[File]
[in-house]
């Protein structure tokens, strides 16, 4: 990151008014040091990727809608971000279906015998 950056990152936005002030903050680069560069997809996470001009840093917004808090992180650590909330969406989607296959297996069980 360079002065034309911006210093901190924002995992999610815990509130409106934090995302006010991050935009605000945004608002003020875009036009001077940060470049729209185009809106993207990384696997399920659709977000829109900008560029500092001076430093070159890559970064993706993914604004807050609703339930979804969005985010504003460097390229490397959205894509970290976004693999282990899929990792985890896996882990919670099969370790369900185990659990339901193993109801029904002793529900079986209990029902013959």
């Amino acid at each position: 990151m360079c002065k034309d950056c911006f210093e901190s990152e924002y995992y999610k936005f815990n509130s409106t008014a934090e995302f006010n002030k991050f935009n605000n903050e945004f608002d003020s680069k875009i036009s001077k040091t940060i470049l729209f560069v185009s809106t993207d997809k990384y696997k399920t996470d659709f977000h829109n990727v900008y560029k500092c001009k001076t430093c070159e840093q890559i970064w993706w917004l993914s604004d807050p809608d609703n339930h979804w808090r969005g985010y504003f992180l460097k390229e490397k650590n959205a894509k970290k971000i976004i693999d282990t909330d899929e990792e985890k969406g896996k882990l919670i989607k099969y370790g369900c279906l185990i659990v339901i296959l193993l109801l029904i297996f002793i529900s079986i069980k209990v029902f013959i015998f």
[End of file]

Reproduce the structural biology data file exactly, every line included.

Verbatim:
[in-house]
């Protein structure tokens, strides 16, 4: 990151008014040091990727809608971000279906015998 950056990152936005002030903050680069560069997809996470001009840093917004808090992180650590909330969406989607296959297996069980 360079002065034309911006210093901190924002995992999610815990509130409106934090995302006010991050935009605000945004608002003020875009036009001077940060470049729209185009809106993207990384696997399920659709977000829109900008560029500092001076430093070159890559970064993706993914604004807050609703339930979804969005985010504003460097390229490397959205894509970290976004693999282990899929990792985890896996882990919670099969370790369900185990659990339901193993109801029904002793529900079986209990029902013959």
């Amino acid at each position: 990151m360079c002065k034309d950056c911006f210093e901190s990152e924002y995992y999610k936005f815990n509130s409106t008014a934090e995302f006010n002030k991050f935009n605000n903050e945004f608002d003020s680069k875009i036009s001077k040091t940060i470049l729209f560069v185009s809106t993207d997809k990384y696997k399920t996470d659709f977000h829109n990727v900008y560029k500092c001009k001076t430093c070159e840093q890559i970064w993706w917004l993914s604004d807050p809608d609703n339930h979804w808090r969005g985010y504003f992180l460097k390229e490397k650590n959205a894509k970290k971000i976004i693999d282990t909330d899929e990792e985890k969406g896996k882990l919670i989607k099969y370790g369900c279906l185990i659990v339901i296959l193993l109801l029904i297996f002793i529900s079986i069980k209990v029902f013959i015998f």